In cases that die early, the viscera (especially the brain) show deep engorgement. Death at an advanced stage shows the lesions of nephritis, septicopyemia, and occasionally pleuritis, pericarditis, fatty degeneration of the myocardium, endocarditis and meningitis.

Bingel reports eight cases in which the early changes of cirrhosis of the liver were found.

The skin shows an acute hyperemia (dermatitis) with exudation of serum and sound cells in the corium, especially about the blood vessels and hair follicles. The epidermis dies and desquamates. The mucous membranes, particularly of the upper respiratory passage, show inflammation which may be catarrhal, membranous, phlegmonous, or gangrenous. The inflammatory process may travel up the eustachian tube to the middle ear, thence to the mastoid cells, and finally to the lateral sinuses or meninges brain. The liver may show areas of focal necrosis.

Symptoms:—The symptoms differ somewhat but in typical cases the onset is sudden, with nausea and vomiting, sore throat, high temperature (103° to 105°F.) and rapid pulse out of proportion to the temperature. There are quite often convulsions in infants and young children. The tongue is at first coated white but a few days later presents a clean red surface with swollen, elevated papillae, the typical raspberry tongue. Usually within twelve hours after the invasion, the characteristic eruption appears, beginning first in the neck and spreading over the trunk and extremities until the entire body is covered with the exception of the chin and nose and around the mouth, which show a yellowish pallor in striking contradistinction to the bright scarlet color of the eruption.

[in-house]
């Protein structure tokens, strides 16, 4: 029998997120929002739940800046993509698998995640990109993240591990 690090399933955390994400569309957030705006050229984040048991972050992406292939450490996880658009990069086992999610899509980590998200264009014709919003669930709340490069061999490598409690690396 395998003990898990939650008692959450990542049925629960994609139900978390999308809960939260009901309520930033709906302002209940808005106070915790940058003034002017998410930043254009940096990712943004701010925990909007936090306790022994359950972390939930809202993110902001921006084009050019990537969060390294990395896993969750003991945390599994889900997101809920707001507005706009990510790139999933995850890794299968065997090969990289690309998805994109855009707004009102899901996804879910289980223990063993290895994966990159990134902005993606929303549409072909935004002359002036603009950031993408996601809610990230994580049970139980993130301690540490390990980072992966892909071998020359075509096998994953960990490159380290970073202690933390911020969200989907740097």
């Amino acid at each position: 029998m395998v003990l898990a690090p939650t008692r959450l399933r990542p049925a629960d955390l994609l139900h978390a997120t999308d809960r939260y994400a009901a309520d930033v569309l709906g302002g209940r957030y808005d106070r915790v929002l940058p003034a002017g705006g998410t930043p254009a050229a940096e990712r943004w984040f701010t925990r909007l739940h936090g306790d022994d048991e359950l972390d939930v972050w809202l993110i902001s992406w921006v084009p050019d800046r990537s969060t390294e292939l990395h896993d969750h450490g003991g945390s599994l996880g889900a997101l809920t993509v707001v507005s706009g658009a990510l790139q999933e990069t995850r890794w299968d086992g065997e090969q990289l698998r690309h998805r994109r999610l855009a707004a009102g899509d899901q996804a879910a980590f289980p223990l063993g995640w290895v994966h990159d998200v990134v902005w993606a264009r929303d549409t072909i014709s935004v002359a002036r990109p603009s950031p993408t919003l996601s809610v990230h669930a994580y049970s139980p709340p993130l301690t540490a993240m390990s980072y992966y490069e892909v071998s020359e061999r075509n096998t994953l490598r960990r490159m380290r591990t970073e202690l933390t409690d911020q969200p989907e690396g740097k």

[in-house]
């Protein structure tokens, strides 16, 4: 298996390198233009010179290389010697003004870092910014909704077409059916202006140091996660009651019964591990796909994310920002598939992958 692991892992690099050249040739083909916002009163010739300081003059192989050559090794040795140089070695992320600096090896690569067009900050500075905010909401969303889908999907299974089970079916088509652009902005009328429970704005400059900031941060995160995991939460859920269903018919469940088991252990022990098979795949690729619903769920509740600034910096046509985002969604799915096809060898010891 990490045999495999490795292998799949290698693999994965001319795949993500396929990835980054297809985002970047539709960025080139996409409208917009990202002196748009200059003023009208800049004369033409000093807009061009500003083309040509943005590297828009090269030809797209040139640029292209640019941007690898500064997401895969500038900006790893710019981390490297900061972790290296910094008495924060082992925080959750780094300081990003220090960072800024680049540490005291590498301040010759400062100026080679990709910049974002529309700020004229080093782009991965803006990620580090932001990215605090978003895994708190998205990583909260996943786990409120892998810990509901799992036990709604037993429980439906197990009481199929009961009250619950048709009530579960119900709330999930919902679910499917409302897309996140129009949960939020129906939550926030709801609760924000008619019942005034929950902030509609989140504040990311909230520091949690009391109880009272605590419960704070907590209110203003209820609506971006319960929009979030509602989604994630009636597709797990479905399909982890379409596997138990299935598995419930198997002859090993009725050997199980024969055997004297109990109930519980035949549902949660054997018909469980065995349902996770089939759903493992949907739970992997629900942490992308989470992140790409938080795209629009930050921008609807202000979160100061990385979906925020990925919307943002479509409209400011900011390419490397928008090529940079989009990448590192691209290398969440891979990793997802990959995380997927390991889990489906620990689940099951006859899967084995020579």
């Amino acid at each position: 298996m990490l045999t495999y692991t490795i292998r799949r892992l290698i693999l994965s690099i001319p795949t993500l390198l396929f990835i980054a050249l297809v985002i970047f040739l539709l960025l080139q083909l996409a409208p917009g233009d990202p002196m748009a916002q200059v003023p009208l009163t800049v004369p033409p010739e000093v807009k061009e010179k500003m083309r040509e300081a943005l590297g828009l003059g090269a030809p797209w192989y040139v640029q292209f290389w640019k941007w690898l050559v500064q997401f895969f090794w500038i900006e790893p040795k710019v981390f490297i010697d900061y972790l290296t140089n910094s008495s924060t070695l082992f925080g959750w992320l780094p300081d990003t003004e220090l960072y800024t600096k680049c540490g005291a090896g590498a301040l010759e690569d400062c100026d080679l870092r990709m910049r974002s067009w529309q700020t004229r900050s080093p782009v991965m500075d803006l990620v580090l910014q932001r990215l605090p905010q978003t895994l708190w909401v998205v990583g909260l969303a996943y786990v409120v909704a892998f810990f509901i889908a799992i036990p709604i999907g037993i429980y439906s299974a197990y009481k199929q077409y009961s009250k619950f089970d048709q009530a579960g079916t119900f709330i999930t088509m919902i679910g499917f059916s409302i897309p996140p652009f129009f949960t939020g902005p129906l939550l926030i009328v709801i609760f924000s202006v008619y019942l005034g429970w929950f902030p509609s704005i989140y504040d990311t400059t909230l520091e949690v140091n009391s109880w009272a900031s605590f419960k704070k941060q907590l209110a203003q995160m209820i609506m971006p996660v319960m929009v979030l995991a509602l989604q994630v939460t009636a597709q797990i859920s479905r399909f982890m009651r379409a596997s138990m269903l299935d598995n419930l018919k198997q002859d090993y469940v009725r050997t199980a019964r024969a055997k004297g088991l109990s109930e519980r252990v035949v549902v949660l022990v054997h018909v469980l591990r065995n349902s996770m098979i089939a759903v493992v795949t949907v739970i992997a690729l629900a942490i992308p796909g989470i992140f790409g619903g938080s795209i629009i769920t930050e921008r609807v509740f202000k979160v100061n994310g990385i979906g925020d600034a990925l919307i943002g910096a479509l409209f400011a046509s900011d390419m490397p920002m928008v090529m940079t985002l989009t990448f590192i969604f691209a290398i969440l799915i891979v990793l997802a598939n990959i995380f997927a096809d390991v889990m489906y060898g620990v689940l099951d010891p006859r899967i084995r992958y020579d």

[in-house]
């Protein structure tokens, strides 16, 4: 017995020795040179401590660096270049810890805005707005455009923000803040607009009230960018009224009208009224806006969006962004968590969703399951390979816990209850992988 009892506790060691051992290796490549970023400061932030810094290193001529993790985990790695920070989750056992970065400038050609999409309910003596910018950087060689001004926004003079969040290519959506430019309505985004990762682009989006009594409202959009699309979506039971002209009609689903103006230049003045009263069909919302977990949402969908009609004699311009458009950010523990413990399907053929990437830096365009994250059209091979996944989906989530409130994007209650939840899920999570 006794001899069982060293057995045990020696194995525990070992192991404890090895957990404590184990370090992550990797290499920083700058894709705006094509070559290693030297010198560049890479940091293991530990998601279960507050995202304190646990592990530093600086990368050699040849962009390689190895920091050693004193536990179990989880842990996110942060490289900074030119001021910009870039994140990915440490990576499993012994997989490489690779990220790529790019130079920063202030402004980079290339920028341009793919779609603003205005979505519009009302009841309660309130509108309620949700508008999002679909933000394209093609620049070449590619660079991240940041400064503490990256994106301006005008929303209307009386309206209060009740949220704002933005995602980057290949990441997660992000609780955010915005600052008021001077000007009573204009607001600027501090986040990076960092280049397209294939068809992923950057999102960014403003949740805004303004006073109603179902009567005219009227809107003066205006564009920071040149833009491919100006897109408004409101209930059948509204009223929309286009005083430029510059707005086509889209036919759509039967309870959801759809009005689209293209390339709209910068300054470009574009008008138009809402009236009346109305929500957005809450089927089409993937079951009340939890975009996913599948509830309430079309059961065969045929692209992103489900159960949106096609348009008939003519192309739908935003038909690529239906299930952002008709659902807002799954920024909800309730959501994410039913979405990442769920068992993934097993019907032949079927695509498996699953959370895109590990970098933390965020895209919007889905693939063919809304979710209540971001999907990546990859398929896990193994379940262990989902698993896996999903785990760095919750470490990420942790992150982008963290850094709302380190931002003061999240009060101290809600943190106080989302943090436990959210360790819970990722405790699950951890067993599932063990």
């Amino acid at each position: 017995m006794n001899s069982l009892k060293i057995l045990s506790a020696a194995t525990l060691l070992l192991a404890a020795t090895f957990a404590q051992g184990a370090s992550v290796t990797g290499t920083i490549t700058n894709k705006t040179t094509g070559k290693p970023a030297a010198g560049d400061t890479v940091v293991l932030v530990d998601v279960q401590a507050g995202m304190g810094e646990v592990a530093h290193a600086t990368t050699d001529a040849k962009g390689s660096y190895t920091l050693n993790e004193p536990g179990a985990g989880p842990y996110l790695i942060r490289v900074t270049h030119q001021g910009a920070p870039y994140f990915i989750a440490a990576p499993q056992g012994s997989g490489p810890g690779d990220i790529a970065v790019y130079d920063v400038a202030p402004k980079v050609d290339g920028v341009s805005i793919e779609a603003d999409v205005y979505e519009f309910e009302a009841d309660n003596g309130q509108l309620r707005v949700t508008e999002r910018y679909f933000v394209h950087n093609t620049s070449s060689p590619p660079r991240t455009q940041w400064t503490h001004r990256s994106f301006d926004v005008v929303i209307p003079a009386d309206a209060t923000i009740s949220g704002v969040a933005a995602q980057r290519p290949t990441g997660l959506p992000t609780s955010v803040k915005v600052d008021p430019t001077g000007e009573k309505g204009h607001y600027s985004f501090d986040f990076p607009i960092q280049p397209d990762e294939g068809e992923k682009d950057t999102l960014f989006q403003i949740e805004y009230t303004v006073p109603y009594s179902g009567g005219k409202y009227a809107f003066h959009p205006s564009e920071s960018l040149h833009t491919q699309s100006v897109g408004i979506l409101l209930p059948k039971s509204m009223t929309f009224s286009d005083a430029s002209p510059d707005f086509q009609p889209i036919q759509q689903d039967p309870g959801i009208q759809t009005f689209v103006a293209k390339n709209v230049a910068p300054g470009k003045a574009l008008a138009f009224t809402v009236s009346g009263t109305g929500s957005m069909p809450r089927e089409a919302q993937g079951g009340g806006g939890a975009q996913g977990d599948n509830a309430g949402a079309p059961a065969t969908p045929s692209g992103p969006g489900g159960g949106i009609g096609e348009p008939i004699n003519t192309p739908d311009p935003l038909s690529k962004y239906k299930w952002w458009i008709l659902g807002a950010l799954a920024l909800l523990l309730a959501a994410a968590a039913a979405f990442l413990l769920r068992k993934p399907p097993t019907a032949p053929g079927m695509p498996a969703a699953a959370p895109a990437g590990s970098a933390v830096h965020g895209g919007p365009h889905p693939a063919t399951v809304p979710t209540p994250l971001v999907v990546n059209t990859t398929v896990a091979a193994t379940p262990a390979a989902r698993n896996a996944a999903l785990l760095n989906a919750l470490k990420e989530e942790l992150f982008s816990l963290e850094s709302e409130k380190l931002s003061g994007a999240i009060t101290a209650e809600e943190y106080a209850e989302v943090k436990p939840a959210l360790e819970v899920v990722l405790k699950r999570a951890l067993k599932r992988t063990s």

The eruption may begin on the clavicles, in the axillae or over the groins, or in cases where wounds furnish the portal of entrance, it may begin at the wound and spread from there.

The cervical lymph glands are enlarged and tender. A white blood count shows leucocytosis 12,000 to 20,000 or even higher.

Desquamation usually begins about the 7th or 8th day, proceeding in the order of appearance, and is usually complete by the end of the sixth week, though it occasionally takes seven weeks or even longer for the heels to become entirely clean. Desquamation is in the form of scales, branny on the body, but larger on the hands and feet where the dead epidermis may come off in casts. In some cases the skin can be pulled off in large strips. As desquamation begins the temperature usually falls by lysis, the appetite improves and the child rebels most emphatically against the customary three weeks of liquid diet and four weeks being kept in bed.